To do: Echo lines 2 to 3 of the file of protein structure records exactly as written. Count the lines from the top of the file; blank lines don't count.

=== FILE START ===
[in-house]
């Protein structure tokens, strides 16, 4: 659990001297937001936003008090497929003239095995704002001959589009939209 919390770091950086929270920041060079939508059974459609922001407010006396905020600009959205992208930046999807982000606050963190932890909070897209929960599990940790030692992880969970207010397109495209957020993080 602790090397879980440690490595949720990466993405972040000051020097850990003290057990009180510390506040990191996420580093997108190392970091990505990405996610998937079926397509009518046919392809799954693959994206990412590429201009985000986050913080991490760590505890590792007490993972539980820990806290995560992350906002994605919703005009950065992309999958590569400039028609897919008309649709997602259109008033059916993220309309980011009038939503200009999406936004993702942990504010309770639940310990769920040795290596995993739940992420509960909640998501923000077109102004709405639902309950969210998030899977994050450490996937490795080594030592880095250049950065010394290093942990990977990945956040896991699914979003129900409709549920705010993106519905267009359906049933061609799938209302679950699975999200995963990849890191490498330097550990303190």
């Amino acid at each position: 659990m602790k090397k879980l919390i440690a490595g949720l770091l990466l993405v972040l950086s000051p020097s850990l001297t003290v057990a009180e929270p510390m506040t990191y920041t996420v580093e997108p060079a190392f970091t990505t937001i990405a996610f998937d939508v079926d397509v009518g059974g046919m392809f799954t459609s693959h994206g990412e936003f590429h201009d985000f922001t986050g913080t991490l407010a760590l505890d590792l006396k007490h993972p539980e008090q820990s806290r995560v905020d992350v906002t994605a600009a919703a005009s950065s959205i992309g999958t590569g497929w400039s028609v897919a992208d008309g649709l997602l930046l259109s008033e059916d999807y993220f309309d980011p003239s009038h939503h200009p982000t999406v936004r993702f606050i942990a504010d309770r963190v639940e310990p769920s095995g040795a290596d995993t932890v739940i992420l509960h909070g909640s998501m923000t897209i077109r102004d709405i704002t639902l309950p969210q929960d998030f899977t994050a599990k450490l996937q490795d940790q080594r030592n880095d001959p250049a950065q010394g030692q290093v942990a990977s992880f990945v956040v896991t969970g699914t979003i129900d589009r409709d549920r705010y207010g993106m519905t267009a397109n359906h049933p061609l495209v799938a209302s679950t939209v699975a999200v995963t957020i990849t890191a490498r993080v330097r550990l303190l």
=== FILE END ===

């Protein structure tokens, strides 16, 4: 659990001297937001936003008090497929003239095995704002001959589009939209 919390770091950086929270920041060079939508059974459609922001407010006396905020600009959205992208930046999807982000606050963190932890909070897209929960599990940790030692992880969970207010397109495209957020993080 602790090397879980440690490595949720990466993405972040000051020097850990003290057990009180510390506040990191996420580093997108190392970091990505990405996610998937079926397509009518046919392809799954693959994206990412590429201009985000986050913080991490760590505890590792007490993972539980820990806290995560992350906002994605919703005009950065992309999958590569400039028609897919008309649709997602259109008033059916993220309309980011009038939503200009999406936004993702942990504010309770639940310990769920040795290596995993739940992420509960909640998501923000077109102004709405639902309950969210998030899977994050450490996937490795080594030592880095250049950065010394290093942990990977990945956040896991699914979003129900409709549920705010993106519905267009359906049933061609799938209302679950699975999200995963990849890191490498330097550990303190």
């Amino acid at each position: 659990m602790k090397k879980l919390i440690a490595g949720l770091l990466l993405v972040l950086s000051p020097s850990l001297t003290v057990a009180e929270p510390m506040t990191y920041t996420v580093e997108p060079a190392f970091t990505t937001i990405a996610f998937d939508v079926d397509v009518g059974g046919m392809f799954t459609s693959h994206g990412e936003f590429h201009d985000f922001t986050g913080t991490l407010a760590l505890d590792l006396k007490h993972p539980e008090q820990s806290r995560v905020d992350v906002t994605a600009a919703a005009s950065s959205i992309g999958t590569g497929w400039s028609v897919a992208d008309g649709l997602l930046l259109s008033e059916d999807y993220f309309d980011p003239s009038h939503h200009p982000t999406v936004r993702f606050i942990a504010d309770r963190v639940e310990p769920s095995g040795a290596d995993t932890v739940i992420l509960h909070g909640s998501m923000t897209i077109r102004d709405i704002t639902l309950p969210q929960d998030f899977t994050a599990k450490l996937q490795d940790q080594r030592n880095d001959p250049a950065q010394g030692q290093v942990a990977s992880f990945v956040v896991t969970g699914t979003i129900d589009r409709d549920r705010y207010g993106m519905t267009a397109n359906h049933p061609l495209v799938a209302s679950t939209v699975a999200v995963t957020i990849t890191a490498r993080v330097r550990l303190l």